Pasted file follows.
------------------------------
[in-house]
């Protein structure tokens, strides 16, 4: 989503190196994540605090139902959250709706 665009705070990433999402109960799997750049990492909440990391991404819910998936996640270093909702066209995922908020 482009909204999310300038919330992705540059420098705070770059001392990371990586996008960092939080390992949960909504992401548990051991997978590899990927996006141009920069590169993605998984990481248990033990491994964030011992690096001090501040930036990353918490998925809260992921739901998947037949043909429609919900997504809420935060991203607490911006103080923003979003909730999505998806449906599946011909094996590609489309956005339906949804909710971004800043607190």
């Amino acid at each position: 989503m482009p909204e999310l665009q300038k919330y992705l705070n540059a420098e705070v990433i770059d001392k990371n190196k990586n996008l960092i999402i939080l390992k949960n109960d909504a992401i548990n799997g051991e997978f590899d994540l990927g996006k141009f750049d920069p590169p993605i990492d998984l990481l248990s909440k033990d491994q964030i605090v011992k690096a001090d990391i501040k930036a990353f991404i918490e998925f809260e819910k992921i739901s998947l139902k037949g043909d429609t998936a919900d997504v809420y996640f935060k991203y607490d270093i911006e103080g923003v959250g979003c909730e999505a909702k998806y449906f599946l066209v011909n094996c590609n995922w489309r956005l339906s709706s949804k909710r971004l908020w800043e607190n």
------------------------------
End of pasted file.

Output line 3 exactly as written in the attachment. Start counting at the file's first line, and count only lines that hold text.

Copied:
């Amino acid at each position: 989503m482009p909204e999310l665009q300038k919330y992705l705070n540059a420098e705070v990433i770059d001392k990371n190196k990586n996008l960092i999402i939080l390992k949960n109960d909504a992401i548990n799997g051991e997978f590899d994540l990927g996006k141009f750049d920069p590169p993605i990492d998984l990481l248990s909440k033990d491994q964030i605090v011992k690096a001090d990391i501040k930036a990353f991404i918490e998925f809260e819910k992921i739901s998947l139902k037949g043909d429609t998936a919900d997504v809420y996640f935060k991203y607490d270093i911006e103080g923003v959250g979003c909730e999505a909702k998806y449906f599946l066209v011909n094996c590609n995922w489309r956005l339906s709706s949804k909710r971004l908020w800043e607190n």